Flames of war trees

How to make trees for 15mm (Flames of War)


How big is a tree? Up to 20 meters if you look around. A 15 mm figure represents a man of 2 meters (say), so with base, being kind, say the figures come to 2cm. ie 1cm=1meter for model making. This means a 20m high mature tree should be 20 cm high - which frankly looks wrong on a war gaming table.

So, how big should the tree be? Personally I go for trees between 5 and 8 cm, which is not to scale, but looks good and doesn't get in the way of the game.

How long does it take

I make trees over many days, in 10 or 20 minute sessions. This fits with my time commitments, and allows me to have a process which has lots of breaks for drying. I tend to do 4 or 5 at a time, and once I have 20 or so I imagine I will never again make any trees.

The End Result

Step1: Materials

To make the tree you need this stuff, and also a pen knife, which is not shown.

I experimented with how to make leaves, and nothing worked as well as model train foliage clusters. A bag is a bit pricey but worth it.

Gardening wire is used for the trunk and the support for the foliage.

Milliput modelling clay is used to base the tree, and make the trunk. I've used this for years and it remains my staple.

Green paint for the base, two shades of brown (or mix your own) for base painting the trunk and then dry brushing afterwards.

Coins are used as the base.

PVA glue is used to stick the foliage to the branches, but more importantly to add extra clusters to fill in any gaps at the end.


Time: only minutes

Step 2 - the wire cutting

The wires are twisted to form the trunk, with the remainder having foliage clusters pushed onto them.

Three per tree is perfect, but more can be used if you want more branches.

The wires to the left were for a small tree. Try this for wire length:

Hight of tree + 1cm for base, +1 cm for twist.

You can always trim the wires if they are too long.

Time: minutes again

Step 3- making the wire frame.

I hold the wires so just over a cm is going to remain straight - this forms the base.

You then plat the wires - grab the outside wire and bend it around the other two until back to the starting point, then swap sides, and bend that wire around. Once you have done a couple of twists you can use thumb and finger to twist both wires around the central one.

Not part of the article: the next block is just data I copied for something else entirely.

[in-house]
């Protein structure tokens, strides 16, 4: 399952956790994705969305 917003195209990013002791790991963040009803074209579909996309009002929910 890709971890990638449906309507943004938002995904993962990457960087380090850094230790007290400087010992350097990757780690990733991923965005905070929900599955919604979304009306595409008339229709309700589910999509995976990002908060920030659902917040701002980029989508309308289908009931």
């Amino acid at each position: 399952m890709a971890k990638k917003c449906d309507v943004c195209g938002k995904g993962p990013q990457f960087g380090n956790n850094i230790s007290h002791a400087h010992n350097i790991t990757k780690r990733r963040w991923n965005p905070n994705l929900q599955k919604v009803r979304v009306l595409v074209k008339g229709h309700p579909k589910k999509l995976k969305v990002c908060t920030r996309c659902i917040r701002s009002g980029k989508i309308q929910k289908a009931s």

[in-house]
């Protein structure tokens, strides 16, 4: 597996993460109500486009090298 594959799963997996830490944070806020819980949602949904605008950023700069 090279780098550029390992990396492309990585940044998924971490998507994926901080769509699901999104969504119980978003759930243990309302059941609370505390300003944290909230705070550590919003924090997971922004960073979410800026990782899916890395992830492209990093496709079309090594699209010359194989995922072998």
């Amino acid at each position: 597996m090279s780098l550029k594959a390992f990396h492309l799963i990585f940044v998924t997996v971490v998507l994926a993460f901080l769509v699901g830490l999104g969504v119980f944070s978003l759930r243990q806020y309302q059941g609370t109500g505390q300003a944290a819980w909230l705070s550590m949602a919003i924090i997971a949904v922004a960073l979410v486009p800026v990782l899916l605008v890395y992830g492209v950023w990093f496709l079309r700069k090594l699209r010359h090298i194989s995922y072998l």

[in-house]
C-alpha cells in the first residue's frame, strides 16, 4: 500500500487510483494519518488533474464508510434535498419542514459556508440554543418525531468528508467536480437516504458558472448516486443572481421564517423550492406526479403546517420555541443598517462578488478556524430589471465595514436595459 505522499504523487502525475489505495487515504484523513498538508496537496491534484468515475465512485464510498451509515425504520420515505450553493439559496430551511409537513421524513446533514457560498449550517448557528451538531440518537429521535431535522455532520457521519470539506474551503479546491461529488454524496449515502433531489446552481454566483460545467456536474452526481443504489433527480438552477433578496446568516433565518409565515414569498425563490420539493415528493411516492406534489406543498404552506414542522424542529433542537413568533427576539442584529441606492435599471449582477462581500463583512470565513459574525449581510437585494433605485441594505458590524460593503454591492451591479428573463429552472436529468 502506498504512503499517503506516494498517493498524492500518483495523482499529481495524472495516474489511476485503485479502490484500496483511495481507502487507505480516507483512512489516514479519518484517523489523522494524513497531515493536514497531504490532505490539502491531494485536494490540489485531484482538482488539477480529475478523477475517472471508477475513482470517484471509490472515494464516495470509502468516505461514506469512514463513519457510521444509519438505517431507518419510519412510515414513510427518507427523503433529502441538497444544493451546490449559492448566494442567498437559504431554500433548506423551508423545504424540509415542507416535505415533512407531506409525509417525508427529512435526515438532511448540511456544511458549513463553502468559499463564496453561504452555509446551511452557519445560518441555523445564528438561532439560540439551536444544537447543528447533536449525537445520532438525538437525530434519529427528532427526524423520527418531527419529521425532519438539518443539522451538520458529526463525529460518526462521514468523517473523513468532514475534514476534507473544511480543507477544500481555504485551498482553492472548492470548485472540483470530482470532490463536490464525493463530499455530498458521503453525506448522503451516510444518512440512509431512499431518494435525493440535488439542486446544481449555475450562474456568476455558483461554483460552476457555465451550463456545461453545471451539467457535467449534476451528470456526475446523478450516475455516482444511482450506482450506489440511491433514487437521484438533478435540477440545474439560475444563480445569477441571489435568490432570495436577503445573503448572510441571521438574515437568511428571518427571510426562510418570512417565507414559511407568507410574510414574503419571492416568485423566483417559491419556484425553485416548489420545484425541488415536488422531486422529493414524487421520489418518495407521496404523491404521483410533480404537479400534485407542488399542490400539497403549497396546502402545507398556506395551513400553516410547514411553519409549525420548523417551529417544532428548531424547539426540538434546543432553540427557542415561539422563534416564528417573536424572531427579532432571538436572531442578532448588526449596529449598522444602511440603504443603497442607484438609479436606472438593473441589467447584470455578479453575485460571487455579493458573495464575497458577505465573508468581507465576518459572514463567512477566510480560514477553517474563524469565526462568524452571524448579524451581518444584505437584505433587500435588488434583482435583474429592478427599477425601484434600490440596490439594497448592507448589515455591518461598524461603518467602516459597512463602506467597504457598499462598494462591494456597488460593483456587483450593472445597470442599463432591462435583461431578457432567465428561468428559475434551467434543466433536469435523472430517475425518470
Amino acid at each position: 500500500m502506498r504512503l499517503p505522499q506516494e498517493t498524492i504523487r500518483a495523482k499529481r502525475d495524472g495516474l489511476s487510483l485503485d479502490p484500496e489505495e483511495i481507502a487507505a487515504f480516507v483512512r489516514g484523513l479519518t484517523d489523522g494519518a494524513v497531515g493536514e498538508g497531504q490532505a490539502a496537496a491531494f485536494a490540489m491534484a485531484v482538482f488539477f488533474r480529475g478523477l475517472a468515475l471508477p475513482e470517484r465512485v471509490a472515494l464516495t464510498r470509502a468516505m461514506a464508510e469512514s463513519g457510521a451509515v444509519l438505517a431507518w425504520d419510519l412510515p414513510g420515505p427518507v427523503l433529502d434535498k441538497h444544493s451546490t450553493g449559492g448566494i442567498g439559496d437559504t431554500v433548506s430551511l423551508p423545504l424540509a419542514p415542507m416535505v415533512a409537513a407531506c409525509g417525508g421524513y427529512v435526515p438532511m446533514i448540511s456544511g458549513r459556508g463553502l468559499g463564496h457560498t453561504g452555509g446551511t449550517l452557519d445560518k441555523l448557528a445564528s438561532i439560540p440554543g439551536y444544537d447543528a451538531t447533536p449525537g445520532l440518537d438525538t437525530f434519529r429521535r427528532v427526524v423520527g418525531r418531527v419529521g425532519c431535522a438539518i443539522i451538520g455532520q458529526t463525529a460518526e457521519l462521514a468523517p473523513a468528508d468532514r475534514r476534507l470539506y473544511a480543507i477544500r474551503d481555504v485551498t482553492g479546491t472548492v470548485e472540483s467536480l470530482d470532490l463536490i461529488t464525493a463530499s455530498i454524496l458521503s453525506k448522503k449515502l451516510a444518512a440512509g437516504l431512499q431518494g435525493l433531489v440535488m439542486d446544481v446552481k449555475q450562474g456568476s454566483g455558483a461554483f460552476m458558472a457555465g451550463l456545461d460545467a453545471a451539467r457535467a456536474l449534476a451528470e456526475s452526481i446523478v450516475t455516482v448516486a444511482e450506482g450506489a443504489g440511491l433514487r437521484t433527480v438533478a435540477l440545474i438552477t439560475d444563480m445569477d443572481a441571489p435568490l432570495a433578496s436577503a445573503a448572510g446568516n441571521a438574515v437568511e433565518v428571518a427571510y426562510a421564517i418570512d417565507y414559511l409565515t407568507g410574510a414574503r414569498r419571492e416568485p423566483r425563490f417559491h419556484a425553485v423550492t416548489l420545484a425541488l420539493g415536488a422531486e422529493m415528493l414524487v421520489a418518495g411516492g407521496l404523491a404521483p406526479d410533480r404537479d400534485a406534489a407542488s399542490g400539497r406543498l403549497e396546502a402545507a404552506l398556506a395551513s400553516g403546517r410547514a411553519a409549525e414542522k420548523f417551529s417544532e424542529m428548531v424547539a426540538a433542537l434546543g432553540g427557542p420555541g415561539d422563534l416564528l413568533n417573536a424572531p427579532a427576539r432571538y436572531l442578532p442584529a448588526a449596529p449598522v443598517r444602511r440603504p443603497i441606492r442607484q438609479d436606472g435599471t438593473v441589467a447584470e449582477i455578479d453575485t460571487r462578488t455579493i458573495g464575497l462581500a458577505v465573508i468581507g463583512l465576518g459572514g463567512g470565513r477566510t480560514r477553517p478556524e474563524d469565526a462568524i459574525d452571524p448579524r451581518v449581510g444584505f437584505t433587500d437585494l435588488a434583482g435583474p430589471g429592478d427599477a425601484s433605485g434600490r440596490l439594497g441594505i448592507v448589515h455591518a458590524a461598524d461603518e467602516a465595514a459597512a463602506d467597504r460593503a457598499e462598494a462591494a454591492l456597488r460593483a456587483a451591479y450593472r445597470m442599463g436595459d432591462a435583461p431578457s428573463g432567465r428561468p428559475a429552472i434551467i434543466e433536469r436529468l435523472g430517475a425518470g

Doing it is easier than describing it.

This twisted section forms the trunk. With 4 wires you can create a fork etc.

Time: about 10 minutes a tree, and then a 3 hour gap at leasst

Step 4 - basing the tree

Bend the wire at the base so they fan out.

You now need the milliput, a pen knife to cut some milliput off, I use an old, large needle to act as a 'dibber' - creating dimples in the base.

Use the milliput to smooth over the wires, and so secure it to the base - milliput is very sticky and so this works.

The large needle is gently pushed into the milliput to make the dips in the ground. This is very rough and ready and if you prefer to use flock or stones, or ... for basing then you can forget about this.

The disadvantage of my dimpled bases is they use more paint up - the advantage for me is that I don't then have to glue on grass etc to get some texture. I can do that if I ever have the time, but I don't have to.

Time: probably 15 minutes per tree, a short drying time is required.

Step 5 - the trunk, and painting.

I'm currently doing the trunk after doing the base, ie letting the base dry first. But there is no need to do that.

Use milliput over the wire of the trunk to smooth it out, then score it with tiny cuts from the end of a penknife. This creates bark texture - again, no need for precision. My trees are for overall effect on a gaming table and are not works of art in themselves.

After that, paint the base - I just use a single colour.

The trunk I base paint dark brown. When dry I then dry brush over it in a lighter shade.

Dry brushing just means you dip the brush in the paint, then wipe it on a piece of paper to get rid of most of the paint, then brush over the surface of the bark. Some paint comes off, but it doesn't run into indentations in the tree/soldier etc. You end up painting on the models highlights.

You can see one 4 wire tree with a fork in this image.

Time: once you have done a couple, about 5 minutes a tree

Step 6 - glue on the main foliage

Stick the branch into the PVA so it is covered.

Then, have foliage clusters ready, about the same size, which are higher than wide - they should be 'total tree hight - hight of trunk and base'. I don't measure, you can see. Or, they could be slightly higher than the wire left for the 'branch'.

Try it and you will get the hang of it.


Here is the tree with two foliage clusters pushed onto two branches, which were first dipped in PVA. The third cluster is about to be impaled.

I usually start by spreading the branches out - so they are as far apart as possible.

Only when all the clusters are on do I push them together.

This is where the gardening wire comes into its own. By squeezing the wire inwards, you compress the foliage clusters, and this hides the join between them.

If you are luckier than me, you could simply use a single foliage cluster and it would all work out. I tried this and ended up with an unsightly tree.

This method of three (or more) clusters stuck on the branches, and then compressing by bending the branches back together works well.

But, it can leave a gap or two.

Time: 5 minutes to do, but then LET IT DRY. So a good couple of hours at least.

Step 7 - filling in the gaps, and shaping.

Sometimes there will be a gap, tear off a small foliage clsuter, fill the gap with PVA, and push in the cluster, and then LET IT DRY!

Once it is all dry, maybe a day later, with a fresh eye, shape the tree by tearing off any bits of foliage that stick out.


And that is that.

(Flash was a bit bright....)

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Last edited September 2019.